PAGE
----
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Patent Analysis of

Multi-gauge wrap wire for subterranean sand screen

Updated Time 12 June 2019

Patent Registration Data

Publication Number

US10000993

Application Number

US14/699634

Application Date

29 April 2015

Publication Date

19 June 2018

Current Assignee

BAKER HUGHES, A GE COMPANY, LLC

Original Assignee (Applicant)

BAKER HUGHES INCORPORATED

International Classification

E21B43/08,B01D29/44,B01D29/03

Cooperative Classification

E21B43/088,B01D29/03,B01D29/445,B01D2201/184

Inventor

MANN, CHANCE E.,RICHARD, BENNETT M.,JOHNSON, MICHAEL H.,ROSENBLATT, STEVE

Patent Images

This patent contains figures and images illustrating the invention and its embodiment.

US10000993 Multi-gauge wrap wire subterranean 1 US10000993 Multi-gauge wrap wire subterranean 2 US10000993 Multi-gauge wrap wire subterranean 3
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Abstract

A wire cross-sectional shape for a wire wrap screen provides a primary and secondary gap with a contained circumferential volume in between. The secondary gap extends screen life by taking the place of the primary gap if erosion opens the primary gap and lets the larger solids get past. The closed space between the primary and secondary gaps also has the effect of reducing velocity due to the enlarged volume before the secondary gap is reached while also creating turbulence between the gaps to slow the fluid velocity to protect the secondary gap. All or parts of the wire outer surface can optionally be coated to extend service life.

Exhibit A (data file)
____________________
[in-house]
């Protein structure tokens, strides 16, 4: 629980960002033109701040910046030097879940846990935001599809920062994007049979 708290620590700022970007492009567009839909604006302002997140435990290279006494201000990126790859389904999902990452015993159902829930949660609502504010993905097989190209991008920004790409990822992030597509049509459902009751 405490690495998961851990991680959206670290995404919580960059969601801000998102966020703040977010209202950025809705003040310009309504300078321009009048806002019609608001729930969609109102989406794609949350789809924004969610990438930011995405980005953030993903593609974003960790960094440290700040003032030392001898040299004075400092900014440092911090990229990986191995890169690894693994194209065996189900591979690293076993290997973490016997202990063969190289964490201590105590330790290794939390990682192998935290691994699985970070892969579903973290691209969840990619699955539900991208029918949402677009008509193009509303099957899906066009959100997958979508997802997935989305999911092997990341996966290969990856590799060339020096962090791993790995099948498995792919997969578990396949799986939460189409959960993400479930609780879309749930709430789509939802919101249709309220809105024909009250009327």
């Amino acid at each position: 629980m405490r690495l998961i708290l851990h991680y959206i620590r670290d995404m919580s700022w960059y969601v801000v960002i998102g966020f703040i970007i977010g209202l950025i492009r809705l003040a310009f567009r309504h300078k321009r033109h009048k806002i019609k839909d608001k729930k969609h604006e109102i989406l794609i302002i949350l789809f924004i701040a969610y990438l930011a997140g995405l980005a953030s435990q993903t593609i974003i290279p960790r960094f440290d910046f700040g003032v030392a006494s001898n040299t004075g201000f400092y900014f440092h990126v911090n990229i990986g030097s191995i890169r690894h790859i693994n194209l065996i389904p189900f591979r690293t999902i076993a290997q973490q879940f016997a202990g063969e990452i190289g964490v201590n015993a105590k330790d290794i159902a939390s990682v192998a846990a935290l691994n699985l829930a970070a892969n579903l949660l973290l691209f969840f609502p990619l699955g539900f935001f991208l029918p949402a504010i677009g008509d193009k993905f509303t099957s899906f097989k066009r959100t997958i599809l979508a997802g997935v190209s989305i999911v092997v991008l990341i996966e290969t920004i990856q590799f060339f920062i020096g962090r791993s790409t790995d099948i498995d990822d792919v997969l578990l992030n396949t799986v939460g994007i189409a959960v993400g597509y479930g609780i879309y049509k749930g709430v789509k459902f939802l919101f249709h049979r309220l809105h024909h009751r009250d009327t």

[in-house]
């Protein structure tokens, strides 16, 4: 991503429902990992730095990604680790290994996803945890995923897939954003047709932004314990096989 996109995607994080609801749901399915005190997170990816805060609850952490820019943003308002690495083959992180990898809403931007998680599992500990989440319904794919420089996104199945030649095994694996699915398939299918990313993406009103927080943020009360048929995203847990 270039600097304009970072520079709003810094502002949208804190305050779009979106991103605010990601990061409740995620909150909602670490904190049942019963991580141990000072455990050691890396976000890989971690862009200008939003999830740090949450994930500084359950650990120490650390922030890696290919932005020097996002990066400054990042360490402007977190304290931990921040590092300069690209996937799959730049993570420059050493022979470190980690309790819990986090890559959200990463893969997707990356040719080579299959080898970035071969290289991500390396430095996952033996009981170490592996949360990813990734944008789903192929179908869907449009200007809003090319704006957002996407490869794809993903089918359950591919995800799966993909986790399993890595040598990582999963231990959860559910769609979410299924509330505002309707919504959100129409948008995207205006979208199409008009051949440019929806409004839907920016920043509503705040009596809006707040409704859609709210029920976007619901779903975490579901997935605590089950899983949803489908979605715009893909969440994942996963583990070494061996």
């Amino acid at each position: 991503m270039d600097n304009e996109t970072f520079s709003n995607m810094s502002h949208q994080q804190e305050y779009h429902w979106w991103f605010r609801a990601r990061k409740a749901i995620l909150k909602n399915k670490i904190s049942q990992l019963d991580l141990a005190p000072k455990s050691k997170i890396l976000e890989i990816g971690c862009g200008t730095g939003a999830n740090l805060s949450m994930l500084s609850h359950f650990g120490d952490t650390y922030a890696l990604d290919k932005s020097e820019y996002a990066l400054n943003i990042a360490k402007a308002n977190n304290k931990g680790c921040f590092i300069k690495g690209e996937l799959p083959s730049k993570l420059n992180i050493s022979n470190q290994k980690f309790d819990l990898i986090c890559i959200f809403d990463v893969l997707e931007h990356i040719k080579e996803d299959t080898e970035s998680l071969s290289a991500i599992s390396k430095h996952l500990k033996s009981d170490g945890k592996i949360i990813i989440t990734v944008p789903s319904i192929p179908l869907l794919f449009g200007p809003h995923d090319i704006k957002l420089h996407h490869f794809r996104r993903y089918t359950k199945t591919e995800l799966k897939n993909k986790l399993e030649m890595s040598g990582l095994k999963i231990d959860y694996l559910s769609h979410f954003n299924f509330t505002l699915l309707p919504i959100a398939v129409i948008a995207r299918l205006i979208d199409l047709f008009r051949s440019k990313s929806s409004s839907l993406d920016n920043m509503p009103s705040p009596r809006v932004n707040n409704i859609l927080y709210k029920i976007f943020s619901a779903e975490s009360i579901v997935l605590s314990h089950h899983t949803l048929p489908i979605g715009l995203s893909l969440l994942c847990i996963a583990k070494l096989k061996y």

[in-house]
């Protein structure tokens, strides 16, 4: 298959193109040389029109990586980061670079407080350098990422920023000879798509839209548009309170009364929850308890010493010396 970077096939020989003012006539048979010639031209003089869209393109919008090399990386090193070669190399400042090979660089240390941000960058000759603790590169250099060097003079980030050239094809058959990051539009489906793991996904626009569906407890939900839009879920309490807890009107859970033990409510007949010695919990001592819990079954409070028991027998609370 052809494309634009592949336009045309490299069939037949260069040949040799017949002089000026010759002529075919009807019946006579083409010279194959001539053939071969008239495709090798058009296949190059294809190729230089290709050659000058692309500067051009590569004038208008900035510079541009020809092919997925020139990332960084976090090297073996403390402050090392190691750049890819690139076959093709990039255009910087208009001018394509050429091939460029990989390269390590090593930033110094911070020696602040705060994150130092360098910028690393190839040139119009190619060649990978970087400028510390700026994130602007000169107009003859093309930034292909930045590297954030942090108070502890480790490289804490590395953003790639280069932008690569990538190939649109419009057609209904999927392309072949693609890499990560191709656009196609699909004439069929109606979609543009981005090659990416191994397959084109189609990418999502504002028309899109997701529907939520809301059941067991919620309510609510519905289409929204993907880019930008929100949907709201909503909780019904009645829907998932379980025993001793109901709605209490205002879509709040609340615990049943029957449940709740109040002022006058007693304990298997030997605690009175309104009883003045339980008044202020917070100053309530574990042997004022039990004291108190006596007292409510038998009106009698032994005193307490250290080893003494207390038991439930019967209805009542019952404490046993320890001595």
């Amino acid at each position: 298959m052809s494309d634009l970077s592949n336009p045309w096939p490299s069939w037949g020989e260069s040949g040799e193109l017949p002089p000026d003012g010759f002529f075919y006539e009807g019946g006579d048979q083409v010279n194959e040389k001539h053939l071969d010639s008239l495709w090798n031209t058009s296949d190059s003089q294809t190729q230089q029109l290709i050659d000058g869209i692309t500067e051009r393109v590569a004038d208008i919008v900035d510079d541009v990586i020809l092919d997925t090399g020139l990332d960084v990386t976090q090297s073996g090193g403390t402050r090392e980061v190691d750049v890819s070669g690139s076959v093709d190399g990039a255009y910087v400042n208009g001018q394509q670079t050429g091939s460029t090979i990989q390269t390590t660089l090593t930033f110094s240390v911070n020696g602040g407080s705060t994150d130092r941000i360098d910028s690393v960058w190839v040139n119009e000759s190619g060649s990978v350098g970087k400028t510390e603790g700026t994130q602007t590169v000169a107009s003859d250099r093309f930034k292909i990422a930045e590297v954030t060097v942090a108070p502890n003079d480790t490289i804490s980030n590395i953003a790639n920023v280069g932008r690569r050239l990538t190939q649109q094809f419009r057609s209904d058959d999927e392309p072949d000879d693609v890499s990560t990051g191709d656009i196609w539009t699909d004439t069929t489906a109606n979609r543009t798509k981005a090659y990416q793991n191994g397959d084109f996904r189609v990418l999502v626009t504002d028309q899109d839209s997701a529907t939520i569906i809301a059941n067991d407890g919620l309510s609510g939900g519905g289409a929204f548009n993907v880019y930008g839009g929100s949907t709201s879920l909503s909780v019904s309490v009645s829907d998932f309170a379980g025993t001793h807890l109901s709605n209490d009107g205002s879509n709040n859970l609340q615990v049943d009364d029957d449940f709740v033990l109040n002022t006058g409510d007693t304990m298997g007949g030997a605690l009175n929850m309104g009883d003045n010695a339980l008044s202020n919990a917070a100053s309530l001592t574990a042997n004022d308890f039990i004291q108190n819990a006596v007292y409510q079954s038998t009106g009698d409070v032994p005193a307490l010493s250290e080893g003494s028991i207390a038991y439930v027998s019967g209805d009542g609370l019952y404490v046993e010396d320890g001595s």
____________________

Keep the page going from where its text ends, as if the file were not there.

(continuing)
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Claims

1. A wire cross-sectional shape for a wire wrap screen wire defining a first and second filtration gaps on an outer and inner faces thereof on the adjacent windings on a support structure, wherein at least one flow space is defined between said filtration gaps that is wider than said gaps at said inner and outer faces; said screen comprises different adjacent wires having inverted cross-sectional shapes.

2. The wire of claim 1, wherein: said flow space is defined by opposed flat surfaces between adjacent windings.

3. The wire of claim 2, wherein: said flat surfaces are parallel.

4. The wire of claim 1, wherein: a width of said gaps changes in response to heat.

5. The wire of claim 1, wherein: at least a part of said outer face or said flow space is coated to resist erosion.

6. The wire of claim 1, wherein: said windings are a continuous spiral defining a continuous spiral flow space.